Veterinary Technician Examining Dachshund in Animal Hospital

I’ve Got Your Back: Solutions for Disc Disease & Seizures

Reading Time: 6 MIN


Worldwide, 9 plus million dogs suffer from disc disease. IVDD is a disease characterized by the herniation of disk material in the vertebral canal (herniated disc) and the subsequent compression and injury of the spinal cord.

donut cruller isolated on white. Krapfen

IVDD is like a ruptured jelly donut. A normal intervertebral disc consists of a nucleus pulposus surrounded by the annulus fibrosus (i.e., like a jelly donut). A diseased disc suffers from compression caused by an extruded nucleus (Hansen Type 1) or a thickening annulus (Hansen Type 2).

IVDD Reality

Typically, this will present in a dog with difficulty walking. Symptoms will depend on the area of the spinal cord that is affected.

Causes of IVDD Vary

The root cause is the degeneration of the disc. The disease is most common in dwarf breeds like dachshunds, beagles, and French bulldogs, as well as small breeds like Maltese, Pekingese, chihuahuas, etc. Excessive/extreme activity can also contribute to disc disease.

How to Diagnose IVDD

To start, the severity of the symptoms is assessed during a general exam using the Modified Frankel Score. There are 5 levels, with Level 1 being pain only and Level 5 begin plegic with no deep pain. Level 5 is the worst-case scenario.

The area that’s affected will also need to be determined, as symptom assessment suggests location of the herniated disc. If the area is cervical spine, the dog will have weak limbs and/or be high stepping. They will exhibit neck pain and display low head carriage. If the affected area is thoracolumbar, the dog will have weak back legs, TL pain, and urinary/fecal incontinence (paralyzed). If the area is lumbar, the dog will have weak back legs, lumbar pain, urinary/fecal incontinence (not paralyzed), and low tail carriage. If the affected area is caudal spine, the dog will exhibit weak tail wagging, severe tail pain, and a crooked tail.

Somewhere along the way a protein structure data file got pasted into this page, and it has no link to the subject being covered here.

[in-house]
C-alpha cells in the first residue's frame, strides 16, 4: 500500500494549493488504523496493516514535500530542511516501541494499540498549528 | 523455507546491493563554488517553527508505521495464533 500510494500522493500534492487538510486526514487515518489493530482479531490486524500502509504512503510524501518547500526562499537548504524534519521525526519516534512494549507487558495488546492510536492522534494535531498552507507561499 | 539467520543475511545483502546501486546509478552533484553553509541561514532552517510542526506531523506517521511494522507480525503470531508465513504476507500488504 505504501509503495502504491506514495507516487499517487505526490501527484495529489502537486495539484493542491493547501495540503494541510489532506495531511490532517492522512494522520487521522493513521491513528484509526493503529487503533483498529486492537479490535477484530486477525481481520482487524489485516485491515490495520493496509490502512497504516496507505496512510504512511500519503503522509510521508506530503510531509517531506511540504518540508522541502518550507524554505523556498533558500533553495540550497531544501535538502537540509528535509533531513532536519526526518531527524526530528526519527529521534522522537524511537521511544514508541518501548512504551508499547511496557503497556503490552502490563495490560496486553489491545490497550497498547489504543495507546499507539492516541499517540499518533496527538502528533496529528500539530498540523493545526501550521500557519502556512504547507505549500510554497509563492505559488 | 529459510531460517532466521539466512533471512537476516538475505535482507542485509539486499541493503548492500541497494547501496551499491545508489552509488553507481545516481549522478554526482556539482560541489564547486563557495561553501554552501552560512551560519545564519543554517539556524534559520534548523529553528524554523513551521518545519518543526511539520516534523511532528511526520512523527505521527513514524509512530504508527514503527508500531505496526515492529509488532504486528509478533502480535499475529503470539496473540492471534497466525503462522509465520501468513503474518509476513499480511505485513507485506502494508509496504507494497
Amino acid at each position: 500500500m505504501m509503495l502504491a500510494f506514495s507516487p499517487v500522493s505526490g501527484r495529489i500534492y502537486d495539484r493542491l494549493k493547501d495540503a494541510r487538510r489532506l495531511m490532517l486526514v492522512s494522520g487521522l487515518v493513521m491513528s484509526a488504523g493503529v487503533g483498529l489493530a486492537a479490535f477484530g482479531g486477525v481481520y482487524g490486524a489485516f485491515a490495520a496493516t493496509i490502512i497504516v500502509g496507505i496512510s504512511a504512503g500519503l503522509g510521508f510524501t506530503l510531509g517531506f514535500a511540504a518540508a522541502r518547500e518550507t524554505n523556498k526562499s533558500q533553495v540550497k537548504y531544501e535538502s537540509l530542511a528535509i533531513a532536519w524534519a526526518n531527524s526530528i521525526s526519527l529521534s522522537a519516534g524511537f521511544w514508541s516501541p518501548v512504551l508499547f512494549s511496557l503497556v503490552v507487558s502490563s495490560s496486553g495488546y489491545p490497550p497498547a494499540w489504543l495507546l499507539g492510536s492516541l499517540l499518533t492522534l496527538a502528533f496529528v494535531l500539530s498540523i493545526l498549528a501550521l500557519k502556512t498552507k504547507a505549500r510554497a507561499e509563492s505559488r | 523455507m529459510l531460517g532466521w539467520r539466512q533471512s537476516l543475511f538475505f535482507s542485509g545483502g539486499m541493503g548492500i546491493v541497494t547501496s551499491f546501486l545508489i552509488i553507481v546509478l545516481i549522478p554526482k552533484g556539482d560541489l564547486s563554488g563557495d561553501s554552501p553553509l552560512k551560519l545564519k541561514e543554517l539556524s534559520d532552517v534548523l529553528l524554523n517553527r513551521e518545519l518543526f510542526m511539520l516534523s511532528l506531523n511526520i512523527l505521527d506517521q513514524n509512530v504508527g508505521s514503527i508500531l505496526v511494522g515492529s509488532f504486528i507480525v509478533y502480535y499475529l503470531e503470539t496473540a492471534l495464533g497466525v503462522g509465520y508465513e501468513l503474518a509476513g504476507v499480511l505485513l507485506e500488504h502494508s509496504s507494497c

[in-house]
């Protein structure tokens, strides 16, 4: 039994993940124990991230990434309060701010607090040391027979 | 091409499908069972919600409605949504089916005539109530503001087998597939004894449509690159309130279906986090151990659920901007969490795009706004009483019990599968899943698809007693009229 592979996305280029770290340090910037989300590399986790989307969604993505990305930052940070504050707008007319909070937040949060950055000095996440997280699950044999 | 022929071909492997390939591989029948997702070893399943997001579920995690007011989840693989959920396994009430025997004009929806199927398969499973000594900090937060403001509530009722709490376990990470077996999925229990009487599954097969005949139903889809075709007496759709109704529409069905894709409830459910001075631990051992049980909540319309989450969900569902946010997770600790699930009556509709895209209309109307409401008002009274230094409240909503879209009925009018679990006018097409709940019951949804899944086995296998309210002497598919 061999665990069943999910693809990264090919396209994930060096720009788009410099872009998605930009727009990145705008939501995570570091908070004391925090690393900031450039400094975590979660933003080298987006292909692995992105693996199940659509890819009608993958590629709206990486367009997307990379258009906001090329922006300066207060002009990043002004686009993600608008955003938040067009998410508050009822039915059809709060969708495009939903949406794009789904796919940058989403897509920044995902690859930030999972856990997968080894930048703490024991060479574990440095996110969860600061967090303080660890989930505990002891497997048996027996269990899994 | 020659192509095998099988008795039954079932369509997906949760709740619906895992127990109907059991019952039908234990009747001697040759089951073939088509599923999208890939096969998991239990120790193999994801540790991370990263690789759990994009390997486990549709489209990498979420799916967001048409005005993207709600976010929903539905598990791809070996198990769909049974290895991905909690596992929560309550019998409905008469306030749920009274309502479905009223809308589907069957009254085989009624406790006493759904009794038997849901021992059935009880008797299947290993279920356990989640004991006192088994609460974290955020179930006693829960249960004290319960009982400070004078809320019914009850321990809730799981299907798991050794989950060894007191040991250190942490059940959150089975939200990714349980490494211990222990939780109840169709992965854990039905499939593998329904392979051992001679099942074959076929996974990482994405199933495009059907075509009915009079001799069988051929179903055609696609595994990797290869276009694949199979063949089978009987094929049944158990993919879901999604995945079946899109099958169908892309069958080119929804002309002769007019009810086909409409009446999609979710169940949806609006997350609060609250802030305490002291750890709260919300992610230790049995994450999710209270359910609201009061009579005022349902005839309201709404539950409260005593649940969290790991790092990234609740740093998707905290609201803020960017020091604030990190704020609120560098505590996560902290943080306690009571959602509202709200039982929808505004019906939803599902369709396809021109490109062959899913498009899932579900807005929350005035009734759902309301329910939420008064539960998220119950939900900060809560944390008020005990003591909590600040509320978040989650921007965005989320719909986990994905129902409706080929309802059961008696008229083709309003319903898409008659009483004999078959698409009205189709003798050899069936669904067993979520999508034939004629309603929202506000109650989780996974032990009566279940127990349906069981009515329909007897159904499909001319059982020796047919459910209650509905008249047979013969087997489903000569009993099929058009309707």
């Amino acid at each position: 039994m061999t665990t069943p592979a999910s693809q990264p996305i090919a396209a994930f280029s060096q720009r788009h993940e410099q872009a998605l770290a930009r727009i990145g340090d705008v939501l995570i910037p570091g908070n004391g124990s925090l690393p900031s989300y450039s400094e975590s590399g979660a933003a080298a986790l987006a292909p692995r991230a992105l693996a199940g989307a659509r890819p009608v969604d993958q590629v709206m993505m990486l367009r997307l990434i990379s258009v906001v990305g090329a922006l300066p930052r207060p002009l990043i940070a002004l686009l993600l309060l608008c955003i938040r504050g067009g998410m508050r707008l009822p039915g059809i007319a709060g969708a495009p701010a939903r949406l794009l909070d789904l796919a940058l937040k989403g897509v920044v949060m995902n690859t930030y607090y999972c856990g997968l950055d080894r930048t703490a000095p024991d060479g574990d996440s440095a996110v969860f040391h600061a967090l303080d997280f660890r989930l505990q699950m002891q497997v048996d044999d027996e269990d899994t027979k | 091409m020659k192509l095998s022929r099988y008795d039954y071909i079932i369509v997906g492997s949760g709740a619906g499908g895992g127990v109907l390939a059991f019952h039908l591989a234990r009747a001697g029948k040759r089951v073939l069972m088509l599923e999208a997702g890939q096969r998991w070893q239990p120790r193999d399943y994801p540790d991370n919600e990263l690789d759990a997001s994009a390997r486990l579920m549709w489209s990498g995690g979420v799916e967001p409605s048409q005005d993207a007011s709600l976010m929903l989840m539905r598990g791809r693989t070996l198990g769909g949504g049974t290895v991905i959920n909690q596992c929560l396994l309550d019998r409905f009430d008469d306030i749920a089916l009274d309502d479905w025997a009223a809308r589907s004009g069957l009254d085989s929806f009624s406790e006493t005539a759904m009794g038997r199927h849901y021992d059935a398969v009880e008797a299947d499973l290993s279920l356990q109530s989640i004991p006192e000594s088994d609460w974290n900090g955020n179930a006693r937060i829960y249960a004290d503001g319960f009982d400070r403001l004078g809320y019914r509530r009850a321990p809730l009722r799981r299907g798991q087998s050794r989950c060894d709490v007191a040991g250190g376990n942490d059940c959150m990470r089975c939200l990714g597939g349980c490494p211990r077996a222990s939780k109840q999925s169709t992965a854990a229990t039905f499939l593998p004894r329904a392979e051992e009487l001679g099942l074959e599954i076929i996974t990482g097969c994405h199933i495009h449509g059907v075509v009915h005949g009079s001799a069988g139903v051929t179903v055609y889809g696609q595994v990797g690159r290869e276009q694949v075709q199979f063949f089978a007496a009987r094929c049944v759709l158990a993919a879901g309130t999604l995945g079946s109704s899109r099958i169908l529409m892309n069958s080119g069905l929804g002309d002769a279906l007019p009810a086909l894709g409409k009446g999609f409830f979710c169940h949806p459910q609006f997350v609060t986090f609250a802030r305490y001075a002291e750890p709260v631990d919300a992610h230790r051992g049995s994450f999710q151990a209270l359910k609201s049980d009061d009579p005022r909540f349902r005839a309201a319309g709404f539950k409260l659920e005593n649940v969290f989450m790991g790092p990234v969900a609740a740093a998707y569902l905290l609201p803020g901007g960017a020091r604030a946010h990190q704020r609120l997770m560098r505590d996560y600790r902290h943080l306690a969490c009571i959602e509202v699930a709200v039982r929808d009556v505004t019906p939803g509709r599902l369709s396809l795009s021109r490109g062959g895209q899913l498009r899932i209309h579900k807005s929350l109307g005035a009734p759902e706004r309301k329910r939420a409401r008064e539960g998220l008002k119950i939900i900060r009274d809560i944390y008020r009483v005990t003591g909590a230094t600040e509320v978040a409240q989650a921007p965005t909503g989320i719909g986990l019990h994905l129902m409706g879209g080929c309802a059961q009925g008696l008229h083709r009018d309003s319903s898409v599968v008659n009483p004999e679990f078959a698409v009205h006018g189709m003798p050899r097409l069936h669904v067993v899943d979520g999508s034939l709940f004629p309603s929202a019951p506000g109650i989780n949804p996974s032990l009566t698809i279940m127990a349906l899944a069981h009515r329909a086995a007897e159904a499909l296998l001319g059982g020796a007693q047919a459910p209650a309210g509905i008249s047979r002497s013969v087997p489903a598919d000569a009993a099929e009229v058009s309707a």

A vet is examining a chihuahua by listening to the dogs heartbeat.

Neurological Exam and Diagnostics

X-rays, liver and kidney profile, and blood work will be taken as well as a CT scan and MRI scan to make an official diagnosis.


There are two main options. Medical management is usually chosen when the Frankel Score is 1 or 2. This consists of strict activity restriction for 2-6 weeks. The dog will be crate rested when unsupervised to keep them from moving around too much. Also, treatment will include anti-inflammatory medications like steroids or NSAID, pain relief medications, and muscle relaxants.

Surgical management is another option; the type of surgery will depend on the location of the herniated disc. If there’s a herniated disc in the neck, a ventral slot compression is performed. If it’s in the lower back, a dorsal laminectomy is performed. If it’s in the middle of the back, which is most common, a hemilaminectomy is performed.


The recovery will depend on the Frankel Score severity. Dogs with level 1 – 4 will be in the hospital for 3-5 days after surgery. Dogs that have reached level 5 will typically need 2 weeks of recovery as well as further activity restriction. Physical therapy that are dogs that are level 1-4 will last 4-8 weeks, while a dog at level 5 will need 2-4 months of physical therapy.

Prevention Can Minimize Risk

A dachshund puppy, black and tan, sits on a special ramp for dog with long spine and short paws to prevent traumas at home. Safe of back health in a small pet.

Discourage jumping onto and off furniture. Add ramps to get on and off furniture. Avoid play that involves sharp starts and stops and quick changes in direction.

Percutaneous Laser Disc Ablation (PLDA)

This is a minimally invasive prophylactic laser procedure and is performed through spinal needles inserted through the skin into the thoracolumbar disc spaces. This procedure is revolutionizing the field for high-risk breeds. PLDA is designed to reduce the risk of disc herniation in chondrodystrophic patients and those with previous episodes of IVDD.

Complications with this procedure are exceedingly rare. These include back pain, ataxia, and abscess of insertion site.